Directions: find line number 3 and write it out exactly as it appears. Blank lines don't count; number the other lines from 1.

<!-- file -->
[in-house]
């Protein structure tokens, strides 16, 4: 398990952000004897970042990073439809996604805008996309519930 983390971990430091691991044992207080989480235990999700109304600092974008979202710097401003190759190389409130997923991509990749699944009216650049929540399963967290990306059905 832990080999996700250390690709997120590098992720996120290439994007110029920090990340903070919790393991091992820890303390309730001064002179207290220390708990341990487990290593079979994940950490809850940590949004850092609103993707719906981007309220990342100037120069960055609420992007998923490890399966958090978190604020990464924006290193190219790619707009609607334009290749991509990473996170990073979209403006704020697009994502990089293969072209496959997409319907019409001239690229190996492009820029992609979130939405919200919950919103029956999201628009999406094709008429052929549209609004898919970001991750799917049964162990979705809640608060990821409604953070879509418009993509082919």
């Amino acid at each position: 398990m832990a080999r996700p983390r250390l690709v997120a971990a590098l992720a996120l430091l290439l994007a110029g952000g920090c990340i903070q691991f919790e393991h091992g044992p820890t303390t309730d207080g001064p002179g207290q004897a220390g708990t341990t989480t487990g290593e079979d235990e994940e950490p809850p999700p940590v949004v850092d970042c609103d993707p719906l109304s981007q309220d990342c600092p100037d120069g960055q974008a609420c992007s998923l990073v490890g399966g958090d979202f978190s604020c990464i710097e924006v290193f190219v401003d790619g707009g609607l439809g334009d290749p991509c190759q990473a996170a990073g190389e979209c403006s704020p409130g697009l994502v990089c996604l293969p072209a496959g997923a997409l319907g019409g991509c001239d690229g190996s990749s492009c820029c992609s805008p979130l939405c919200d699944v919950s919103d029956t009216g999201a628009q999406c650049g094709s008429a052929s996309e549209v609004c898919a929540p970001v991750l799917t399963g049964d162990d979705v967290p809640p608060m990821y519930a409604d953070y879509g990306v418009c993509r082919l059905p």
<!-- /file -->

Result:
């Amino acid at each position: 398990m832990a080999r996700p983390r250390l690709v997120a971990a590098l992720a996120l430091l290439l994007a110029g952000g920090c990340i903070q691991f919790e393991h091992g044992p820890t303390t309730d207080g001064p002179g207290q004897a220390g708990t341990t989480t487990g290593e079979d235990e994940e950490p809850p999700p940590v949004v850092d970042c609103d993707p719906l109304s981007q309220d990342c600092p100037d120069g960055q974008a609420c992007s998923l990073v490890g399966g958090d979202f978190s604020c990464i710097e924006v290193f190219v401003d790619g707009g609607l439809g334009d290749p991509c190759q990473a996170a990073g190389e979209c403006s704020p409130g697009l994502v990089c996604l293969p072209a496959g997923a997409l319907g019409g991509c001239d690229g190996s990749s492009c820029c992609s805008p979130l939405c919200d699944v919950s919103d029956t009216g999201a628009q999406c650049g094709s008429a052929s996309e549209v609004c898919a929540p970001v991750l799917t399963g049964d162990d979705v967290p809640p608060m990821y519930a409604d953070y879509g990306v418009c993509r082919l059905p």